Emotional Support Animal Housing Laws

Federal Law requires landlord to allow tenants to live with their psychiatric service dogs and emotional support animals. In practice, this means renters cannot be charged a pet deposit, nor evicted (excluding certain rare exceptions).

Landlords can require documentation supporting the need for a service or support animal. However, as no training is required for a support animal, there’s no need for any time of “animal” certification.

HUD’s FHEO2020 Fair Housing Act Guidance Update

ESAD Int’l does business all across the globe, and Florida and California housing providers apply the most stringent standards (sometimes going overboard) when approving a tenant’s request for an emotional support animal.

Recently, HUD updated their guidance (FHEO2020), applying new standards to the ESA approval process, now requiring providers to have “personal client knowledge” and an “ongoing treating relationship.” To comply, our Housing Pro 2020 product provides multiple clinical sessions between client and an in-state licensed provider.

Exceptions to Emotional Support Animal Law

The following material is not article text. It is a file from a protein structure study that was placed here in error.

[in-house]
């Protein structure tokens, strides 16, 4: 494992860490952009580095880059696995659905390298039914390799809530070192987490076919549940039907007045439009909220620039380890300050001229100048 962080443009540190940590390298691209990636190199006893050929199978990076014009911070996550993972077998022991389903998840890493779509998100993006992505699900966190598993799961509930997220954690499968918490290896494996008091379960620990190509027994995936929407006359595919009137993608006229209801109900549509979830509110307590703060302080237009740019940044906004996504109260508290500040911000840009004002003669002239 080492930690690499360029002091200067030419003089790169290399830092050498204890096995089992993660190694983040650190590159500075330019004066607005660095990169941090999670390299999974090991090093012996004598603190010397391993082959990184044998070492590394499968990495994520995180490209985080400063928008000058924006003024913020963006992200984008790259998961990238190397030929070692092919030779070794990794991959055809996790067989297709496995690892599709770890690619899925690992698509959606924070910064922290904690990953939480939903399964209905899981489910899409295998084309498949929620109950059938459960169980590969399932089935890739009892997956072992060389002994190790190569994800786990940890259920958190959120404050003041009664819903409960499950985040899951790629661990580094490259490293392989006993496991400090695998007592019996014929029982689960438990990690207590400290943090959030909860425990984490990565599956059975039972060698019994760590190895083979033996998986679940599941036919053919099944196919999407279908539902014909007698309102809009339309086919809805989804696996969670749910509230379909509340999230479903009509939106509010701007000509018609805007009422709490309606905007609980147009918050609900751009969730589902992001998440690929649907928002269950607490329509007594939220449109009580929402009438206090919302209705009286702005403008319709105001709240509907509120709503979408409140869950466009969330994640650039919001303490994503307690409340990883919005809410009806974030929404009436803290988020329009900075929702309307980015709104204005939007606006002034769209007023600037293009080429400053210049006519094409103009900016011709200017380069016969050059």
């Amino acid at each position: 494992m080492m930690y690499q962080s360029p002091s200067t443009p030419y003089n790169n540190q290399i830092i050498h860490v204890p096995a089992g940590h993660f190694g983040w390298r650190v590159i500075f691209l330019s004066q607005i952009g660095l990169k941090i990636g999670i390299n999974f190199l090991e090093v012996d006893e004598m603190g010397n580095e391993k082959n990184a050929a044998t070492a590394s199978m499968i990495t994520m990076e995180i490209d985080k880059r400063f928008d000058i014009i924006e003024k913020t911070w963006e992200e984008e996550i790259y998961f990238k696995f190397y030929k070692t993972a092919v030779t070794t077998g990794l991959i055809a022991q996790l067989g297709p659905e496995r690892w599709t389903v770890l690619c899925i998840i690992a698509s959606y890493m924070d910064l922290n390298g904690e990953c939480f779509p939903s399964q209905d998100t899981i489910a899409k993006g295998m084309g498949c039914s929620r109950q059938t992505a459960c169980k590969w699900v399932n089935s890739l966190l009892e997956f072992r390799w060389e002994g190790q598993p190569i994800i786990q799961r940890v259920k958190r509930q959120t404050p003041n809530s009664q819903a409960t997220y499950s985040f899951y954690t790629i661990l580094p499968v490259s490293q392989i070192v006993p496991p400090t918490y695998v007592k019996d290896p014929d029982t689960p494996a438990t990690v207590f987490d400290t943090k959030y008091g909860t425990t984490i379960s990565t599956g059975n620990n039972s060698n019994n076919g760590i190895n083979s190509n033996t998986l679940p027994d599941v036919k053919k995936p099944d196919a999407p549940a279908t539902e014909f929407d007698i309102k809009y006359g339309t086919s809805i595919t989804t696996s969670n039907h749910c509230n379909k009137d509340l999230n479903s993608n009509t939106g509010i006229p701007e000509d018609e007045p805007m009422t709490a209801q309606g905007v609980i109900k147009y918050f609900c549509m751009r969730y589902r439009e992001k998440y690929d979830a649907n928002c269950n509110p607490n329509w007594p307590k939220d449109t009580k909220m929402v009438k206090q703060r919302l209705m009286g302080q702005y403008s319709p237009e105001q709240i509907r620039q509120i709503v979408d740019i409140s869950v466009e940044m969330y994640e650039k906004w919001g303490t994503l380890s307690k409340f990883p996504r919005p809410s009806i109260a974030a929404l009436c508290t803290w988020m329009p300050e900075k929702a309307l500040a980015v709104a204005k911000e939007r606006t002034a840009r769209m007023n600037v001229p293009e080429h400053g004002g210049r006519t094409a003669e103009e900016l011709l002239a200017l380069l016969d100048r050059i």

Emotional support animals are not granted unlimited legal protection. Only service animals, and not support animals, are offered unfettered access to a public place.

Landlords also have the very limited ability to deny support animals, if the animal poses a threat to the safety or health others or would cause substantial property damage.

This exception is not based on breed or size; the threat to property or safety must be specific to the animal in question.

On the other hand, the amount of damage done by an animal need not be substantial if it is unreasonable. (See, e.g., Woodside Village v. Hertzmark, FH-FL Rptr. ¶ 18,129 (Conn. Sup. Ct. 1993), where failing to clean up or walk the dog in designated areas resulted in a proper eviction).

Need More Information?

An emotional support animal is a type of assistance animal that is recognized as a “reasonable accommodation” for a person with a disability under the federal Fair Housing Act.

Getting qualified for an assistance animal is as simple as 1-2-3.

1: Place an Order.

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2. Complete an Assessment.

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3: Engage With an Expert.

Finally, you'll engage in therapeutic care with a local, licensed health care provider via secured video technology

Being Approved.

An emotional support animal is a type of assistance animal that is recognized as a “reasonable accommodation” for a person with a disability under the federal Fair Housing Act. An emotional support animal is not a pet. An emotional support animal is a companion animal that provides therapeutic benefit to an individual with a mental or psychiatric disability.